Kiva didn’t offer him any reassurances, not while the armed woman standing at the door to the infirmary watched her every move. Usually she was given a degree of privacy, working without the added pressure of the guards’ cold, keen eyes. But after the riot last week, they were on edge, monitoring everyone closely—even those like Kiva who were considered loyal to the Warden of Zalindov, a traitor to her fellow prisoners. An informant. A spy.
No one loathed Kiva more than she did herself, but she couldn’t regret her choices, regardless of the cost.
Ignoring the whimpers now coming from the boy as she moved toward his head, Kiva began to hack at his hair in short, sharp motions. She remembered her own arrival at the prison a decade earlier, the humiliating process of being stripped down, scrubbed, and shorn. She’d left the infirmary with raw skin and no hair, an itchy gray tunic and matching pants her only possessions. Despite all she’d been through at Zalindov, those early hours of degradation were some of the worst she could recall. Thinking about them now had her own scar giving a pang of recollected pain, drawing her eyes to the band she wore beneath it. N18K442—her identification number—was etched into the metal, a constant reminder that she was nothing and no one, that saying or doing the wrong thing, even looking at the wrong person at the wrong time, could mean her death.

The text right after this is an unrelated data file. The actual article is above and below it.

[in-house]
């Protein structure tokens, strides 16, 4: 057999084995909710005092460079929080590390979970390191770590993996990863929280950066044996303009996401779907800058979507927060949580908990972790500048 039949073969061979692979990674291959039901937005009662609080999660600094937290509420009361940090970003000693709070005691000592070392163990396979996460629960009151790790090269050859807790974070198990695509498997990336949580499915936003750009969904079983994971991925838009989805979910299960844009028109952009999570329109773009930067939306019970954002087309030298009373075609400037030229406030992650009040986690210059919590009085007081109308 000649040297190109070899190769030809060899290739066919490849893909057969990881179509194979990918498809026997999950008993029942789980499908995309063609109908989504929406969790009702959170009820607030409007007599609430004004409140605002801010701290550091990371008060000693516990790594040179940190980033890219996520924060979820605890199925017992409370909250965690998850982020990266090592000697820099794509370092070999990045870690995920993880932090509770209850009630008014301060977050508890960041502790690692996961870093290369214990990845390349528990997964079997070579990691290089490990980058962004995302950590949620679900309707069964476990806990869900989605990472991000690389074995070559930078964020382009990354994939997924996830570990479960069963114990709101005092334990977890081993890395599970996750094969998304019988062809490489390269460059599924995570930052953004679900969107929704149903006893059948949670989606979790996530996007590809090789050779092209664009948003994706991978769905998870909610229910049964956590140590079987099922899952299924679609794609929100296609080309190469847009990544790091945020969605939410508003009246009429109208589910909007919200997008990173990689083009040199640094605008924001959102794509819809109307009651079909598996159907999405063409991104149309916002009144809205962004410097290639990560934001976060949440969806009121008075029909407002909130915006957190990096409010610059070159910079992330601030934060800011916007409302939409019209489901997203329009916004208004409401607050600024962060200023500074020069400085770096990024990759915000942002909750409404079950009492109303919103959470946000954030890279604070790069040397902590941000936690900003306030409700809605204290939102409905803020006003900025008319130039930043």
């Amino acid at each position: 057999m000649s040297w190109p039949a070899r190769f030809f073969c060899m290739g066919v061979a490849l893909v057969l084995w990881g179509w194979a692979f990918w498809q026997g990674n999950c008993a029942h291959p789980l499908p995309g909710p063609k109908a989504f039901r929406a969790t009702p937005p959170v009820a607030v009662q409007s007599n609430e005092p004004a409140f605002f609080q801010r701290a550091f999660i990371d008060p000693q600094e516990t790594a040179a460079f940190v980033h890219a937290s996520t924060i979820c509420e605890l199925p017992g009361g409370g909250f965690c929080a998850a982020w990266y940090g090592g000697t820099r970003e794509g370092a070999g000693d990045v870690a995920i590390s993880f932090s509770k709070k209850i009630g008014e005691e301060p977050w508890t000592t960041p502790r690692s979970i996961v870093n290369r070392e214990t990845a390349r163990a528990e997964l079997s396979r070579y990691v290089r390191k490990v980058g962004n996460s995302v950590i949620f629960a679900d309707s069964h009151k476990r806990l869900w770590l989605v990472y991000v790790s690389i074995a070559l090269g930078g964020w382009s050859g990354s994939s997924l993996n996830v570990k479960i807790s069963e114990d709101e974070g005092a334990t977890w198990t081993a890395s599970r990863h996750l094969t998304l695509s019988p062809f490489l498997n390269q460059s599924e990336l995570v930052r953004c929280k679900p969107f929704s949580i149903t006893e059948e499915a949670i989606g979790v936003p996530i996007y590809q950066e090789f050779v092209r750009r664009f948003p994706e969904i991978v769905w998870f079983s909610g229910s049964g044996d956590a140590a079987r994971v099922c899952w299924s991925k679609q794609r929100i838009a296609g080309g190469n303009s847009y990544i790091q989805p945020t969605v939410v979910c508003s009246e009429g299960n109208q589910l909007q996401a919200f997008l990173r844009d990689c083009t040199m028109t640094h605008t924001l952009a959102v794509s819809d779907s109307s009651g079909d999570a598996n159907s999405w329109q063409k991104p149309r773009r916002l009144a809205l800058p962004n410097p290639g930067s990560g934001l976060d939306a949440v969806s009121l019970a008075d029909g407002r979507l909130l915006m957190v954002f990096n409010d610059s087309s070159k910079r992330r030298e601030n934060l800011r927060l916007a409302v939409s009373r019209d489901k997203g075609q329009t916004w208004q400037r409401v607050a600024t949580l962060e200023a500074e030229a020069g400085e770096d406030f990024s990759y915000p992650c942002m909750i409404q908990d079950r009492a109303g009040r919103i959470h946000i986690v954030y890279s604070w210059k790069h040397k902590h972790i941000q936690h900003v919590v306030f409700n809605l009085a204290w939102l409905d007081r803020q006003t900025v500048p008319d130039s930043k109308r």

Zalindov showed no mercy, not even to the innocent.
Especially not to the innocent.
Kiva had been barely seven years old when she’d first arrived, but her age hadn’t protected her from the brutality of prison life. She more than anyone knew that her breaths were numbered. No one survived Zalindov. It was only a matter of time before she joined the multitudes who had gone before her.